Cannes Lions is not the Oscars. But for us, it is. This is how it feels to go on stage.

Cannes Lions is a good thing.

And a necessary one. 
And it will not cease to exist. 
Whoever hops on or off the festival.

Advertising will not cease to exist
In fact, advertising is going to grow exponentially because there is more and more media every single day. Everything is becoming media. Soon, our own bodies will be a media outlet.

Whenever that time arrives and interfaces become part of us through prostheses, wearables and neuro-laces, brands are going to, sooner or later, have the possibility to interact directly with our bodies.

There is no point in opposing advertising. Nor is it fair.
Because advertisement pays for all the content you enjoy for free.
Advertisement is a quid pro quo.
Cannes Lions, as any of the other festivals, is the organic offspring of an industry that lives by making other industries famous. Sooner or later, that ability was going to be used to make agencies themselves famous.
To me, it even seems in bad taste to criticize Cannes in June when so many of our colleagues who worked so hard (first creating a good idea, then convincing the client to produce it, and finally going out and looking for budgets or favors to produce and submit the case), are hitting the stage to receive their Lions.
Their compensation.
The only one, practically, that exists these days in an industry demolished by startups, innovators, new technologies, new customers, new fees, new business models, disintermediation, influencers, and almost whoever comes along.

(It was obvious this was going to happen, there was a lot of money at stake and the advertising industry had been blessed with endogamy for a long time, without the risk of anyone from the outside getting their hands on their plate).

Winning at Cannes is difficult and worth a lot. 
Less and less in a literal way and more in a symbolic one, but winning at Cannes deserves to be celebrated. 
Cannes deserves to be celebrated.

We the mad men and woman are unbearably exaggerated, and go from one end to the other about almost everything. Twenty years ago we were desperate because except for Creatives, nobody cared about Cannes nor festivals in general. Now that we have Presidents, Nobel laureates, the most famous singers and actors, opinion leaders, technology gurus, and almost anyone we want at Cannes coming to tell us what they think and where the world is going, now that we’ve got the world’s biggest clients sending their whole global marketing teams to France, for an entire week, just to listen and applaud us all when we take the stage, now that even some of them have found a natural connection between Lions and the commercial efficiency of their brand, now, right now, we want to destroy it.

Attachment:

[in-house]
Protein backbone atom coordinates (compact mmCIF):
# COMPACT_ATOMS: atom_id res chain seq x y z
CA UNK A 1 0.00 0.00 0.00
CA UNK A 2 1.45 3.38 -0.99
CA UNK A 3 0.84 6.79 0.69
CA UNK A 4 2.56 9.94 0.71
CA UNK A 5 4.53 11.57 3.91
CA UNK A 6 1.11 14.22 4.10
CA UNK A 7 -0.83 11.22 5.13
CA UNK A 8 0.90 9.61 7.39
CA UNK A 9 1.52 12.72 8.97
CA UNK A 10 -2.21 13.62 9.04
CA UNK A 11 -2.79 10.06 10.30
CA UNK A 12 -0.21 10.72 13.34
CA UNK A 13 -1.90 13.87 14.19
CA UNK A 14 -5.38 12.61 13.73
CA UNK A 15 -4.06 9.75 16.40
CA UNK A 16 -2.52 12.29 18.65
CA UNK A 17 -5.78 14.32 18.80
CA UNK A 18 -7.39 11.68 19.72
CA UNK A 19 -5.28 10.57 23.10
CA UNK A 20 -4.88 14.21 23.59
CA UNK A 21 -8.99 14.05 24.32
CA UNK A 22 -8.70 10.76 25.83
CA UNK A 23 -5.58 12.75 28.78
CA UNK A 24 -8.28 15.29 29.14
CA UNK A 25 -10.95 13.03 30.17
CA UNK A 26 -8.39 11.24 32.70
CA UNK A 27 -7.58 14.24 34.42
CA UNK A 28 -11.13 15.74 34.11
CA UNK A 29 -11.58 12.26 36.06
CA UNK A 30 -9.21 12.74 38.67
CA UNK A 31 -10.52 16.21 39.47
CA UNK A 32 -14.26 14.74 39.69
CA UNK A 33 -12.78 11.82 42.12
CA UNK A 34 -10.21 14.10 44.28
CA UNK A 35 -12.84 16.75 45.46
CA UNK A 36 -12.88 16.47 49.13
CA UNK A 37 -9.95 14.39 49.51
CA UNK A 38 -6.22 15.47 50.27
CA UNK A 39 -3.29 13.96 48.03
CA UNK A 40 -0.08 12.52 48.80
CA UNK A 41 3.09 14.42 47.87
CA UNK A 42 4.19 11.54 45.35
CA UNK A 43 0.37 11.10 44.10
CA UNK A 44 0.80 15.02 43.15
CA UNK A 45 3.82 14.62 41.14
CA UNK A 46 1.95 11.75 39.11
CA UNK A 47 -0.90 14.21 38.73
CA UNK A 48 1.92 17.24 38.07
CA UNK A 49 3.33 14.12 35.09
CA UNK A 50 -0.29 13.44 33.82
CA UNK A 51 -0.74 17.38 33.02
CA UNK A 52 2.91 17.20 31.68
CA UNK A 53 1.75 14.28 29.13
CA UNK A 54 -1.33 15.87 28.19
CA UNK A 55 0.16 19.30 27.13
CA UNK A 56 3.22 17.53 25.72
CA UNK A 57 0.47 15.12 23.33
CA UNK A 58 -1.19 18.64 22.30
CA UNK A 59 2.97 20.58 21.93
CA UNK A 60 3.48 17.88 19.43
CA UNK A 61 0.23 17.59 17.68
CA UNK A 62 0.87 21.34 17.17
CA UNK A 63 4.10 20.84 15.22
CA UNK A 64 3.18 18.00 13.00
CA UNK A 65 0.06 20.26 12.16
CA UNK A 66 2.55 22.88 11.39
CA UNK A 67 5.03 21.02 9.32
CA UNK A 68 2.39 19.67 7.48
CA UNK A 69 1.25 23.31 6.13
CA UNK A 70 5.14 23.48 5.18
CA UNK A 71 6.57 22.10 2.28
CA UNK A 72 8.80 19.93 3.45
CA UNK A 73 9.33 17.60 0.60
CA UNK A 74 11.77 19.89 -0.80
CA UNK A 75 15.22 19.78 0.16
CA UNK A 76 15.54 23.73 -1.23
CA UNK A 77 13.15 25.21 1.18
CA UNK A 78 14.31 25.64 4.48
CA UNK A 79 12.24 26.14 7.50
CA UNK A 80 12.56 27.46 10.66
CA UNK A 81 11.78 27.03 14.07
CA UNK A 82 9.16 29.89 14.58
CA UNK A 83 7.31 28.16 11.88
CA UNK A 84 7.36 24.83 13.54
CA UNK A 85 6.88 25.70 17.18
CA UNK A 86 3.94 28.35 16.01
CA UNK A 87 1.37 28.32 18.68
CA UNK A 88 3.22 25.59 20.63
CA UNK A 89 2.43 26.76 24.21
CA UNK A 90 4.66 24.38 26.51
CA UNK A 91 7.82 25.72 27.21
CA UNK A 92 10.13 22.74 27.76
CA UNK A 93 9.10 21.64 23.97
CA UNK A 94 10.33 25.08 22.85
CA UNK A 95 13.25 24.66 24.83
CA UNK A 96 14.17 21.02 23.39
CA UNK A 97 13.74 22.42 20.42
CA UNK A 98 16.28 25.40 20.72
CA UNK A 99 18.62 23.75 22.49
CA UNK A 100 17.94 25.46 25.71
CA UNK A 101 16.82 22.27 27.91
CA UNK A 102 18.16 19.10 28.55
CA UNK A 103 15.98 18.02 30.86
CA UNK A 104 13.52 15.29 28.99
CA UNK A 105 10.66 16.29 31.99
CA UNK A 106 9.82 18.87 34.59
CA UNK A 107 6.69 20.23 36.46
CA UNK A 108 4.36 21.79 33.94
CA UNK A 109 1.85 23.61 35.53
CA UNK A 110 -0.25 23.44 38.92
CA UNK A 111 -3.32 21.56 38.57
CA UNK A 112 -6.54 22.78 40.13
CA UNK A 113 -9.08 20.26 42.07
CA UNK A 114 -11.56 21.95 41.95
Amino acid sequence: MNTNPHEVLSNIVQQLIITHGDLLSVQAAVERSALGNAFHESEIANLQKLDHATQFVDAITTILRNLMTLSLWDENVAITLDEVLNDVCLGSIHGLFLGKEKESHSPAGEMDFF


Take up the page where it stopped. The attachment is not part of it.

Cannes was not great before and is bad now.
What’s happening here is very simple: this industry had a lot of money and is now very “poor”.
Faced with a declining business and with no clue about the future, Cannes became expensive for CFOs who can no longer pay the bills.
This has to do with CFOs, make no mistake.
It has nothing to do with large global clients or advertising agencies.
Let’s not be stunned by the bipolarity and desperation of big financial networks that last year asked you to bring in 5 Lions and now tell you that you will not be able to submit work.

You have to take it lightly, the same way David’s team did, who brought little crowns to Cannes to pimp their Burger King Lions (damn is that having confidence in yourself or what? — funnily enough, they only brought 20 crowns, and after the third night of award galas, they run out).

Because this is a game.

And it is now, practically, the only incentive in a business in which clients pay less and less, in which people criticize brands more and more, and in which virtually no young talent wants to work anymore.

If we kill Cannes Lions, what’s left over?
What stimuli, what lure or what aspiration can we have?
More money? 
We all know money is not coming back -at least, not to this business model.

Yes, the festivals and particularly Cannes are going through an inflationary process today. There is a lot of doping and a lot of artificially fattened cows, because the festivals, and especially Cannes, became an ISO in the face of a devastating reality: given the possibility to choose between an agency with a 200- people- overhead — that needs a month to deliver a video content that generates 5k of organic views — , or an influencer who creates content in a week, integrates creativity, production and distribution, and generates 5M of organic views, brands do not hesitate whom to choose.

But that’s another topic.

The fact that there are too many categories, too many Lions, too many parties, and too much drunkenness is, also, another issue.
Open the frame, please. Zoom out the situation. 
The world has become a hyperbole itself, in which societies died of hunger before and die from overweight today. 
What is wrong is not Cannes. 
The problem goes deeper
Let’s not spit into the sky. Let’s not kill the postman.

Cannes Lions is a good thing.
And it’s necessary.
And it will not cease to exist.
Whoever hops on or off the festival.

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